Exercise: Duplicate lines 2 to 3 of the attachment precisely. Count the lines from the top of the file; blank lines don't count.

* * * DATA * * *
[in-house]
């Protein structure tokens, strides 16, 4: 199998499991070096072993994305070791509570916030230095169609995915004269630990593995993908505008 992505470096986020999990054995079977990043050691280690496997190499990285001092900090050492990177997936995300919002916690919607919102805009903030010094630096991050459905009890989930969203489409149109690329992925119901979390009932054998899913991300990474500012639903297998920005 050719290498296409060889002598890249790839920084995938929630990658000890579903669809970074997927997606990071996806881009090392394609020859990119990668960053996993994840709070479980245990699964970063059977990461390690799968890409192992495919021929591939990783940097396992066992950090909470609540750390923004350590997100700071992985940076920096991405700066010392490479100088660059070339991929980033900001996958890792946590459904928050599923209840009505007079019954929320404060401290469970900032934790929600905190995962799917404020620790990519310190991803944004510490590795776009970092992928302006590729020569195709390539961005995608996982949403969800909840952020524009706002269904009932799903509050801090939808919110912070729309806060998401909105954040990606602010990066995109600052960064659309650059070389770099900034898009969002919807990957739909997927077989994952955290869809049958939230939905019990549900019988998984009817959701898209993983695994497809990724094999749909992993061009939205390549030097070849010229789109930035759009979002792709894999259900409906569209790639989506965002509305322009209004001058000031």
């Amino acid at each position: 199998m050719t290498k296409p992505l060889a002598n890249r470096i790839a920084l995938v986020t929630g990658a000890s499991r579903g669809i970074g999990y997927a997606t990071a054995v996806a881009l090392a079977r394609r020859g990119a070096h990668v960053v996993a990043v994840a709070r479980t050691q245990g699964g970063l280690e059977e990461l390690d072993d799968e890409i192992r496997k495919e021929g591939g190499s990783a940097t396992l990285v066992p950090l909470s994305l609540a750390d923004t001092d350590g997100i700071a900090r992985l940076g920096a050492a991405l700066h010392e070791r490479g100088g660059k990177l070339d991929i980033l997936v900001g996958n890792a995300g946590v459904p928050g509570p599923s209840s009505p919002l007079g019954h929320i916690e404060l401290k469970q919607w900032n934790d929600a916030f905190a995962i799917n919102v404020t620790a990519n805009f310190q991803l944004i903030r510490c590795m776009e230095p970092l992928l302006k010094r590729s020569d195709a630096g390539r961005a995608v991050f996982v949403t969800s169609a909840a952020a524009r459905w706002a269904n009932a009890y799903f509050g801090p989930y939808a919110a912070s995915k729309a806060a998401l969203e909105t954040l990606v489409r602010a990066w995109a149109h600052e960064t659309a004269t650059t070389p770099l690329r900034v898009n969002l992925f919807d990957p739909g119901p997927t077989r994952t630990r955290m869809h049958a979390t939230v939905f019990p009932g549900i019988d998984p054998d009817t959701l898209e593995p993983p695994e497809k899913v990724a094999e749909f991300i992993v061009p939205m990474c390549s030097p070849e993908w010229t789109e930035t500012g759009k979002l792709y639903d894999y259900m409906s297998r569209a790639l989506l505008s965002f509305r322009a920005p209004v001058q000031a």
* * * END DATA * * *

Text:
């Protein structure tokens, strides 16, 4: 199998499991070096072993994305070791509570916030230095169609995915004269630990593995993908505008 992505470096986020999990054995079977990043050691280690496997190499990285001092900090050492990177997936995300919002916690919607919102805009903030010094630096991050459905009890989930969203489409149109690329992925119901979390009932054998899913991300990474500012639903297998920005 050719290498296409060889002598890249790839920084995938929630990658000890579903669809970074997927997606990071996806881009090392394609020859990119990668960053996993994840709070479980245990699964970063059977990461390690799968890409192992495919021929591939990783940097396992066992950090909470609540750390923004350590997100700071992985940076920096991405700066010392490479100088660059070339991929980033900001996958890792946590459904928050599923209840009505007079019954929320404060401290469970900032934790929600905190995962799917404020620790990519310190991803944004510490590795776009970092992928302006590729020569195709390539961005995608996982949403969800909840952020524009706002269904009932799903509050801090939808919110912070729309806060998401909105954040990606602010990066995109600052960064659309650059070389770099900034898009969002919807990957739909997927077989994952955290869809049958939230939905019990549900019988998984009817959701898209993983695994497809990724094999749909992993061009939205390549030097070849010229789109930035759009979002792709894999259900409906569209790639989506965002509305322009209004001058000031």
């Amino acid at each position: 199998m050719t290498k296409p992505l060889a002598n890249r470096i790839a920084l995938v986020t929630g990658a000890s499991r579903g669809i970074g999990y997927a997606t990071a054995v996806a881009l090392a079977r394609r020859g990119a070096h990668v960053v996993a990043v994840a709070r479980t050691q245990g699964g970063l280690e059977e990461l390690d072993d799968e890409i192992r496997k495919e021929g591939g190499s990783a940097t396992l990285v066992p950090l909470s994305l609540a750390d923004t001092d350590g997100i700071a900090r992985l940076g920096a050492a991405l700066h010392e070791r490479g100088g660059k990177l070339d991929i980033l997936v900001g996958n890792a995300g946590v459904p928050g509570p599923s209840s009505p919002l007079g019954h929320i916690e404060l401290k469970q919607w900032n934790d929600a916030f905190a995962i799917n919102v404020t620790a990519n805009f310190q991803l944004i903030r510490c590795m776009e230095p970092l992928l302006k010094r590729s020569d195709a630096g390539r961005a995608v991050f996982v949403t969800s169609a909840a952020a524009r459905w706002a269904n009932a009890y799903f509050g801090p989930y939808a919110a912070s995915k729309a806060a998401l969203e909105t954040l990606v489409r602010a990066w995109a149109h600052e960064t659309a004269t650059t070389p770099l690329r900034v898009n969002l992925f919807d990957p739909g119901p997927t077989r994952t630990r955290m869809h049958a979390t939230v939905f019990p009932g549900i019988d998984p054998d009817t959701l898209e593995p993983p695994e497809k899913v990724a094999e749909f991300i992993v061009p939205m990474c390549s030097p070849e993908w010229t789109e930035t500012g759009k979002l792709y639903d894999y259900m409906s297998r569209a790639l989506l505008s965002f509305r322009a920005p209004v001058q000031a």